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I'm writing a program to reconstruct TCP streams captured by Snort. Most of the examples I've read regarding session reconstruction either:

  • load the entire pcap file in to memory to start with (not a solution because of hardware constraints and the fact that some of the capture files are 10 GB in size), or
  • cache each packet in memory as it reads through the capture and discards the irrelevant ones as it goes; this presents basically the same problems as reading the entire file in to memory

My current solution was to write my own pcap file parser since the format is simple. I save the offsets of each packet in a vector and can reload each one after I've passed it. This, like libpcap, only streams one packet in to memory at a time; I am only using sequence numbers and flags for ordering, NOT the packet data. Unlike libpcap, it is noticeably slower. processing a 570 MB capture with libpcap takes roughly 0.9 seconds whereas my code takes 3.2 seconds. However, I have the advantage of being able to seek backwards without reloading the entire capture.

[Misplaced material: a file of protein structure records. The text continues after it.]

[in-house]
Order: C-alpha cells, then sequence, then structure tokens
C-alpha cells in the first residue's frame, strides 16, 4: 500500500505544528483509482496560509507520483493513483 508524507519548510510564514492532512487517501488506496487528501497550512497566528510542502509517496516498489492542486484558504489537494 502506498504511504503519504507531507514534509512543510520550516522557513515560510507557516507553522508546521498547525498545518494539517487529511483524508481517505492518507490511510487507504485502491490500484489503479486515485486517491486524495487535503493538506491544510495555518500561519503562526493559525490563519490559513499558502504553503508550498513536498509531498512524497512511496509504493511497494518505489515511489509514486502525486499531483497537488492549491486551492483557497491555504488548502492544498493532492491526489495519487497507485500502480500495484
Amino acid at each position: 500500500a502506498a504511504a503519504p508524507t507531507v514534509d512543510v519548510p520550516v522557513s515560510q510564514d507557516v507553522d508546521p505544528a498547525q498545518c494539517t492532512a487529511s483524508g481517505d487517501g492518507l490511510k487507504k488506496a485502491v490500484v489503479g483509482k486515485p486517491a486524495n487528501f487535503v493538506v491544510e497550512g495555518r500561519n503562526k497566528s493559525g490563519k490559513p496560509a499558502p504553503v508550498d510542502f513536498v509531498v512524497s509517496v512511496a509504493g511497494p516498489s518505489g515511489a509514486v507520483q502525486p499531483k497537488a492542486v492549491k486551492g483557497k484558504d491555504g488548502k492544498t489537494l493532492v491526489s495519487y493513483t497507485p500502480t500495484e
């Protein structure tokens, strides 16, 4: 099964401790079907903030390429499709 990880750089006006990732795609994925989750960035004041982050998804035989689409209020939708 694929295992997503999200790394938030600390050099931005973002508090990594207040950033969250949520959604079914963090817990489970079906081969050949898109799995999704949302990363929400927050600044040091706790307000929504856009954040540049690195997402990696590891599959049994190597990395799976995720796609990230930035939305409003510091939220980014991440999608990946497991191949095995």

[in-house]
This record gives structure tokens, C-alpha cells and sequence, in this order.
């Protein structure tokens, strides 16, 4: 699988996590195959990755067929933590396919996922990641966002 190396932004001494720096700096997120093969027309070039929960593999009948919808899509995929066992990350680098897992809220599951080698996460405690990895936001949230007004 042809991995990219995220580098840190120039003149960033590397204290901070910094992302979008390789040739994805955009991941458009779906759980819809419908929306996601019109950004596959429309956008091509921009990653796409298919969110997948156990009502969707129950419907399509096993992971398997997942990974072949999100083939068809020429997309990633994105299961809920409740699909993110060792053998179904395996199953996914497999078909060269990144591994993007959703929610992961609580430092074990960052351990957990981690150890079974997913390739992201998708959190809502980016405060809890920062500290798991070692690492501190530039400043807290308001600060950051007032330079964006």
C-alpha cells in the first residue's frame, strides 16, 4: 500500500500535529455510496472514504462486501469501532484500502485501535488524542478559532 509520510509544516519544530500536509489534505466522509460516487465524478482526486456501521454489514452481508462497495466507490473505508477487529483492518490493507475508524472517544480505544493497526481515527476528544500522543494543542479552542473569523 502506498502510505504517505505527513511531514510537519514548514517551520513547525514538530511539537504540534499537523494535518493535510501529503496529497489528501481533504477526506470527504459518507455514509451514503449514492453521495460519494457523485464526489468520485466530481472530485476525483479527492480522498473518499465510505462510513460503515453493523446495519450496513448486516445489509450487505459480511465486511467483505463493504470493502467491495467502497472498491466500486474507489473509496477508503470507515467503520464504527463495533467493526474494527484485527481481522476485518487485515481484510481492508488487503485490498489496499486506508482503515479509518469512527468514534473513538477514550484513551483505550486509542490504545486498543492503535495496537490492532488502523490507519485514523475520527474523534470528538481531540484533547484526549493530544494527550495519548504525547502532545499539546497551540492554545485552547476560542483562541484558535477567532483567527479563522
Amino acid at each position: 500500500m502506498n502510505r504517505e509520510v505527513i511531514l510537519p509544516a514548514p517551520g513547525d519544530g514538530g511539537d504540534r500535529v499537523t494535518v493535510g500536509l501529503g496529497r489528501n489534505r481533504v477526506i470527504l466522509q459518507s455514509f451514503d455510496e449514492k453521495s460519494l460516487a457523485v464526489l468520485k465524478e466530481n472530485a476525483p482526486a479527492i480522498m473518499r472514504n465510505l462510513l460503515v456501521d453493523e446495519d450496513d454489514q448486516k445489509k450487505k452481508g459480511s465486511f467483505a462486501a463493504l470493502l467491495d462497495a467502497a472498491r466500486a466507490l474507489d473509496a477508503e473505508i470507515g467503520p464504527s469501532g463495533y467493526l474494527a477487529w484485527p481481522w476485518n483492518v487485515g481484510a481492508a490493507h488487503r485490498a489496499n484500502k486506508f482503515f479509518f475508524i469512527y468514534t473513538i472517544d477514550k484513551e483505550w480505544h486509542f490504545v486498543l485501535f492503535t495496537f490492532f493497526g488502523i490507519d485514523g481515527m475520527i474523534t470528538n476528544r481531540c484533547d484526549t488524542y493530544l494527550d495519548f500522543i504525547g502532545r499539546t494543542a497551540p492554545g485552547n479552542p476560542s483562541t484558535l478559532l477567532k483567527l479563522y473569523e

If I were to stick with libpcap for speed issues, I was thinking I could just make a currentOffset variable with an initial value of 24 (the size of the pcap file global header), push it to a vector every time I load a new packet, and increment it every time I call pcap_next_ex by the size of the packet + 16 (for the size of the pcap record header). Then, whenever I wanted to read an individual packet, I could load it using conventional means and seek to packetOffsets[packetNumber].

Is there a better way to do this using libpcap?

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1 Answer 1

up vote 1 down vote accepted

Solved the problem myself.

Before I call pcap_next_ex, I call I push ftell(pcap_file(myPcap)) in to a vector<unsigned long>. I manually parse the packets after that as needed.

EZPZ. It just took 24+ hours of brain wrack...

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